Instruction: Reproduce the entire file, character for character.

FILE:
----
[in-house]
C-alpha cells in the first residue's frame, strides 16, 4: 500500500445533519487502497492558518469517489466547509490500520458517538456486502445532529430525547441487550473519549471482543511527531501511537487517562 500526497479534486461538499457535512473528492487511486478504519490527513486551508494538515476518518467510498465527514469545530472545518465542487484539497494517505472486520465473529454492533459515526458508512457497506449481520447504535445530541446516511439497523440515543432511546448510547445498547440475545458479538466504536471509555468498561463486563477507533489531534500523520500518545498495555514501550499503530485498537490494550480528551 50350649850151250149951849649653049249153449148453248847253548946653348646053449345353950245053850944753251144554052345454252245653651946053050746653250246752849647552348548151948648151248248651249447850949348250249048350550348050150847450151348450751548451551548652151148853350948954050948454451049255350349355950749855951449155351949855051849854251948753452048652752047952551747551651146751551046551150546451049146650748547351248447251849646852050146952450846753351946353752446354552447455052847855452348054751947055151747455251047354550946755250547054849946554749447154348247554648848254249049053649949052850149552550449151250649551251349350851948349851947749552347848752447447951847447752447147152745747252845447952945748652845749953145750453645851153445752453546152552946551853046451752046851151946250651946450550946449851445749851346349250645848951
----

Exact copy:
[in-house]
C-alpha cells in the first residue's frame, strides 16, 4: 500500500445533519487502497492558518469517489466547509490500520458517538456486502445532529430525547441487550473519549471482543511527531501511537487517562 500526497479534486461538499457535512473528492487511486478504519490527513486551508494538515476518518467510498465527514469545530472545518465542487484539497494517505472486520465473529454492533459515526458508512457497506449481520447504535445530541446516511439497523440515543432511546448510547445498547440475545458479538466504536471509555468498561463486563477507533489531534500523520500518545498495555514501550499503530485498537490494550480528551 50350649850151250149951849649653049249153449148453248847253548946653348646053449345353950245053850944753251144554052345454252245653651946053050746653250246752849647552348548151948648151248248651249447850949348250249048350550348050150847450151348450751548451551548652151148853350948954050948454451049255350349355950749855951449155351949855051849854251948753452048652752047952551747551651146751551046551150546451049146650748547351248447251849646852050146952450846753351946353752446354552447455052847855452348054751947055151747455251047354550946755250547054849946554749447154348247554648848254249049053649949052850149552550449151250649551251349350851948349851947749552347848752447447951847447752447147152745747252845447952945748652845749953145750453645851153445752453546152552946551853046451752046851151946250651946450550946449851445749851346349250645848951